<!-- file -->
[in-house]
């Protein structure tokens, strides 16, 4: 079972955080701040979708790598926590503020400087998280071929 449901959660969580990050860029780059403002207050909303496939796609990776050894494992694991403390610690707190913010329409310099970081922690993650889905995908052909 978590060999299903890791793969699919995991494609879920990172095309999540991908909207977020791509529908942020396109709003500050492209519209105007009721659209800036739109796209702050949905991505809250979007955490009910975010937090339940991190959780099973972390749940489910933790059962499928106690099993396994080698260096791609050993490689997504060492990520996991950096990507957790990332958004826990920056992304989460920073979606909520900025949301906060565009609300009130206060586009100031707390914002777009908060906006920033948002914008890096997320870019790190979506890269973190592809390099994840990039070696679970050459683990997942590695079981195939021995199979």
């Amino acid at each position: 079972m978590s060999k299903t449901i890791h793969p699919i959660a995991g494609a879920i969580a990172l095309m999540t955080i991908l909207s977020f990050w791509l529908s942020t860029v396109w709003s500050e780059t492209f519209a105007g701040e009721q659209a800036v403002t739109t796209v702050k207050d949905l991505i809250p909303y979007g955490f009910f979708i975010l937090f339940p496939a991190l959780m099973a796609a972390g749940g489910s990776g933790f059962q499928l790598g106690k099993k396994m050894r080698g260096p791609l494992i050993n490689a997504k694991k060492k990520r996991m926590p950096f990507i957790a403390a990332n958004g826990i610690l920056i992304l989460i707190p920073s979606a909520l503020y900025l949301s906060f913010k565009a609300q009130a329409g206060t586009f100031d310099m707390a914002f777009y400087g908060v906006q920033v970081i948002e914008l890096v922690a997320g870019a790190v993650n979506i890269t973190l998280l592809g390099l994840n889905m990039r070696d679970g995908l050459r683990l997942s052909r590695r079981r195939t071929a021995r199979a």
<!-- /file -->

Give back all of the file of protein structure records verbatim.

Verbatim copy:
[in-house]
């Protein structure tokens, strides 16, 4: 079972955080701040979708790598926590503020400087998280071929 449901959660969580990050860029780059403002207050909303496939796609990776050894494992694991403390610690707190913010329409310099970081922690993650889905995908052909 978590060999299903890791793969699919995991494609879920990172095309999540991908909207977020791509529908942020396109709003500050492209519209105007009721659209800036739109796209702050949905991505809250979007955490009910975010937090339940991190959780099973972390749940489910933790059962499928106690099993396994080698260096791609050993490689997504060492990520996991950096990507957790990332958004826990920056992304989460920073979606909520900025949301906060565009609300009130206060586009100031707390914002777009908060906006920033948002914008890096997320870019790190979506890269973190592809390099994840990039070696679970050459683990997942590695079981195939021995199979």
């Amino acid at each position: 079972m978590s060999k299903t449901i890791h793969p699919i959660a995991g494609a879920i969580a990172l095309m999540t955080i991908l909207s977020f990050w791509l529908s942020t860029v396109w709003s500050e780059t492209f519209a105007g701040e009721q659209a800036v403002t739109t796209v702050k207050d949905l991505i809250p909303y979007g955490f009910f979708i975010l937090f339940p496939a991190l959780m099973a796609a972390g749940g489910s990776g933790f059962q499928l790598g106690k099993k396994m050894r080698g260096p791609l494992i050993n490689a997504k694991k060492k990520r996991m926590p950096f990507i957790a403390a990332n958004g826990i610690l920056i992304l989460i707190p920073s979606a909520l503020y900025l949301s906060f913010k565009a609300q009130a329409g206060t586009f100031d310099m707390a914002f777009y400087g908060v906006q920033v970081i948002e914008l890096v922690a997320g870019a790190v993650n979506i890269t973190l998280l592809g390099l994840n889905m990039r070696d679970g995908l050459r683990l997942s052909r590695r079981r195939t071929a021995r199979a």